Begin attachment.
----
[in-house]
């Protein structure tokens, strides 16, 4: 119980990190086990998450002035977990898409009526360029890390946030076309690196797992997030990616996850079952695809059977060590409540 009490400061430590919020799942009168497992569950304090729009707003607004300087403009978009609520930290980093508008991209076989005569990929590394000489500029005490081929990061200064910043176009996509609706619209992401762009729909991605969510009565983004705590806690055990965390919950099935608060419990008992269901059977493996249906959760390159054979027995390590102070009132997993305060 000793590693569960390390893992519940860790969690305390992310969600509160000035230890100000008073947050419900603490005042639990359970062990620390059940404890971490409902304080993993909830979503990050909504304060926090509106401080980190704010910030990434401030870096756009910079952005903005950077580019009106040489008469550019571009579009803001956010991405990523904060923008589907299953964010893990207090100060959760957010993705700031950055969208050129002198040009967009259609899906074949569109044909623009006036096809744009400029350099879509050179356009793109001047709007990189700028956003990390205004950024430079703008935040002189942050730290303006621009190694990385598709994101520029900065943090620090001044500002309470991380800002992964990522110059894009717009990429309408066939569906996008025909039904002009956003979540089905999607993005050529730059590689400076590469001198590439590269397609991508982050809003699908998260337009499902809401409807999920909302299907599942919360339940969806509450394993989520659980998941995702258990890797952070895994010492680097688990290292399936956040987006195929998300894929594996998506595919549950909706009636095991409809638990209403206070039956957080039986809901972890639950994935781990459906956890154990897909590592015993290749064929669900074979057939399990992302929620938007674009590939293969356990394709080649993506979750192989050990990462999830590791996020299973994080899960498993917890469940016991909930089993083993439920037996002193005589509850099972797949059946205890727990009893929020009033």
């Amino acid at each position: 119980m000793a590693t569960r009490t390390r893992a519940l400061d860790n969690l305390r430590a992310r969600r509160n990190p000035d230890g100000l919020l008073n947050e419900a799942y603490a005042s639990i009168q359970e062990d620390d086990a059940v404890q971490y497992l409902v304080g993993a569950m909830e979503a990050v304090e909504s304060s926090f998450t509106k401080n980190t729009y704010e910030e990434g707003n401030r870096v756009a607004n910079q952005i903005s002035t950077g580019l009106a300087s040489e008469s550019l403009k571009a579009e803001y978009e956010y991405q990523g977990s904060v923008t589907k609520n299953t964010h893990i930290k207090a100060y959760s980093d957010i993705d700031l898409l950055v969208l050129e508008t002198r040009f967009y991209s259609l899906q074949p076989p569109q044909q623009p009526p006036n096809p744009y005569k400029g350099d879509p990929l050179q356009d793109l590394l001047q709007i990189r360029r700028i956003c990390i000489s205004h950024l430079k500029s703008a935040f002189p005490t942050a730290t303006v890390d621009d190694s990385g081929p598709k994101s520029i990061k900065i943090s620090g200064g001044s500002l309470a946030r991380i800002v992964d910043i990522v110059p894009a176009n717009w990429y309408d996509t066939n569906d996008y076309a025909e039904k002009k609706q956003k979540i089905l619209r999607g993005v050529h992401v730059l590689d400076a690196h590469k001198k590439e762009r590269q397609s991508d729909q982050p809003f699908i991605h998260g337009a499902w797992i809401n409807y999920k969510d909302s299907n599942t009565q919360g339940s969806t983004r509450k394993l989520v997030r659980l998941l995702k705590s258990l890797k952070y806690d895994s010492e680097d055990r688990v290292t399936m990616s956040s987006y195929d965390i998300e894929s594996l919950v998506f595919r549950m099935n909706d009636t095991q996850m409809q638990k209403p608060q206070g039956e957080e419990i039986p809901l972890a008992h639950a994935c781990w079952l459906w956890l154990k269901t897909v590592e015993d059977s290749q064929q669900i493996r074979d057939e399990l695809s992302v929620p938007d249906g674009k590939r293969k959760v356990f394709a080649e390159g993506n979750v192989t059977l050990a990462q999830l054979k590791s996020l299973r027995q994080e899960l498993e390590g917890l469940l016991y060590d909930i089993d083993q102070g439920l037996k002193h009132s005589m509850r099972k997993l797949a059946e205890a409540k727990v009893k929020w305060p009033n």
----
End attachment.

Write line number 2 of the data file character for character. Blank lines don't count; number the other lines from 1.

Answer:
């Protein structure tokens, strides 16, 4: 119980990190086990998450002035977990898409009526360029890390946030076309690196797992997030990616996850079952695809059977060590409540 009490400061430590919020799942009168497992569950304090729009707003607004300087403009978009609520930290980093508008991209076989005569990929590394000489500029005490081929990061200064910043176009996509609706619209992401762009729909991605969510009565983004705590806690055990965390919950099935608060419990008992269901059977493996249906959760390159054979027995390590102070009132997993305060 000793590693569960390390893992519940860790969690305390992310969600509160000035230890100000008073947050419900603490005042639990359970062990620390059940404890971490409902304080993993909830979503990050909504304060926090509106401080980190704010910030990434401030870096756009910079952005903005950077580019009106040489008469550019571009579009803001956010991405990523904060923008589907299953964010893990207090100060959760957010993705700031950055969208050129002198040009967009259609899906074949569109044909623009006036096809744009400029350099879509050179356009793109001047709007990189700028956003990390205004950024430079703008935040002189942050730290303006621009190694990385598709994101520029900065943090620090001044500002309470991380800002992964990522110059894009717009990429309408066939569906996008025909039904002009956003979540089905999607993005050529730059590689400076590469001198590439590269397609991508982050809003699908998260337009499902809401409807999920909302299907599942919360339940969806509450394993989520659980998941995702258990890797952070895994010492680097688990290292399936956040987006195929998300894929594996998506595919549950909706009636095991409809638990209403206070039956957080039986809901972890639950994935781990459906956890154990897909590592015993290749064929669900074979057939399990992302929620938007674009590939293969356990394709080649993506979750192989050990990462999830590791996020299973994080899960498993917890469940016991909930089993083993439920037996002193005589509850099972797949059946205890727990009893929020009033």